Saturday, October 15, 2011

"Alexander’s winged boots are harder to believe when recounted in Xenophontian prose."

"The [450 aa (after the death of Alexander)] source who provides modern historians with most of their facts, therefore, was himself dependent on one [contemporary] source which ancient writers thought Alexander would have thrown away in disgust [(Aristobulus)] and on another which is attached to an official programme of exaltation [(Ptolemy I)]. It’s not simply that modern historians have been taken in by Arrian’s plain-talking rhetorical strategy. . . . Nor is it simply a question of prejudice about the greater reliability of histories written by manly men-of-action. More than any other ancient author Arrian seems to approach his subject in a modern way. He says what texts he is using, why he chose them and how they will be used. Every now and again he compares them with each other and with what he has found elsewhere.
"This modernity is an illusion. It is not hard to see that Arrian’s unusual carefulness derives from unusual anxiety about the charge of extreme bias which might be laid against his chosen authorities. His methodological transparency is the mark of a partisan defensive about the charge of partisanship, not a precocious scientific historian, working with meticulous care. Arrian’s high reputation was earned by omitting the most egregious examples of fawning he found in his sources, supplementing from other sources their most egregious omissions, and being noisily defensive about the charge of bias. For students of Quellenforschung, who learned their trade trying to see behind the more opaque texts of Homer and the Bible, he was a gift from heaven. He seemed to have done all the work for them and even at times to have indulged in a little Quellenkritik. It seems inevitable in retrospect that this most nervous of historians would find highest honour in the age of source analysis.
"Unfortunately, it is an age which hasn’t yet passed. Alexander scholarship still consists, for the most part, in arguments over which bit of which surviving text derives from which earlier lost source, whether it is a solid piece of information and how, in that case, it can be squared with something someone else says elsewhere. . . .
"To be sure, since knowledge of Alexander is derived overwhelmingly from derivative texts, we need to know everything we can about them and their sources. Moreover, there is an old-fashioned charm to this kind of fact-oriented text-combing: phenomenal erudition, lack of circumspection, proper engagement with the work of older scholars, clarity of exposition, and a satisfying bluntness in critical asides. . .  And one wouldn’t wish on any subject the type of Lacanian analysis, rhetorics of gender and queer theory, which afflict other areas of ancient history. But there are surely more useful things to do with Alexander in the 21st century than Quellenforschung.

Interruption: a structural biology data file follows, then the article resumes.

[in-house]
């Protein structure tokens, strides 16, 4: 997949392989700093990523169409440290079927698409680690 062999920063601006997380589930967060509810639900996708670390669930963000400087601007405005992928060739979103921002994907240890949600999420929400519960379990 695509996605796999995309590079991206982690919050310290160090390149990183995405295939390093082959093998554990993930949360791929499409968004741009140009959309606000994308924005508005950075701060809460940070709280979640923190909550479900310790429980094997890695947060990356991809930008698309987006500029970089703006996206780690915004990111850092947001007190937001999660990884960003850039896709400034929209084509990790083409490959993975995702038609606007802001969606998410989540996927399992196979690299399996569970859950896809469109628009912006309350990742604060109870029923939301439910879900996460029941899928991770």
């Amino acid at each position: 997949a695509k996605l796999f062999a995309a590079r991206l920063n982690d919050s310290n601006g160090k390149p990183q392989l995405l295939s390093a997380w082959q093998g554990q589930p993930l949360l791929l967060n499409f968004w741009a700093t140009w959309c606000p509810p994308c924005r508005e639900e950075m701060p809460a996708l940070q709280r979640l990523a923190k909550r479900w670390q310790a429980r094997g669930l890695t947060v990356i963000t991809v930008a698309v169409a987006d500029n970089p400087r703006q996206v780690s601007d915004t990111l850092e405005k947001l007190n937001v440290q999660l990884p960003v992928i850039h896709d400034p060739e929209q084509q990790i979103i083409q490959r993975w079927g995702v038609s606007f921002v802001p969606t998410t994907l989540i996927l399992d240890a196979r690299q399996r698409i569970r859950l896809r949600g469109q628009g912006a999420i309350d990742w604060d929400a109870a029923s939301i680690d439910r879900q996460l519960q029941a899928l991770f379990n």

"Most of the secure facts about which author used what when were pinned down years ago, and although possible new connections have proliferated, cogency is rare – everything anyone needs to know can be found conveniently in P.A. Brunt’s notes and appendices to the Loeb edition of Arrian. Moreover, for most of the derivative authors, the whole idea of neat genealogies is more convenient than plausible. No historian of Alexander came to the subject a virgin. Not only was he the most important figure from the Greek past but it is unlikely that any writer of the Roman period managed to get through his education without a knowledge of some of the more notorious passages of Hegesias, Callisthenes and Clitarchus; as prime examples of how not to write history, or simply how not to write, they were too useful to be ignored. There must have been promiscuous cross-fertilisation of sources over a long period, making a Gordian knot of the lines of transmission. . . .
"The one author who does show his methods, on the other hand, Arrian, seems deliberately to have selected the most hagiographical version and then disguised its excesses. But Arrian’s bad choices cannot now be corrected. No amount of source criticism can make him more objective. . . .
". . .  when the Metz Epitome, a late, partially preserved manuscript in the novelistic tradition, written c.1300 years aa, is hailed as ‘perhaps the single most important contribution to the source criticism of Alexander’s reign’ and Polybius is enthusiastically elevated into the canon of derivative authors on whom source criticism can be performed (‘amazingly for the first time’), one cannot help seeing signs of desperation. The texts are finally running out and Alexander historians are finally running out of excuses for not doing something more interesting with their subject."

James Davidson, "Bonkers about boys," London review of books 23, no. 21 (1 November 2001), (7-10).

No comments: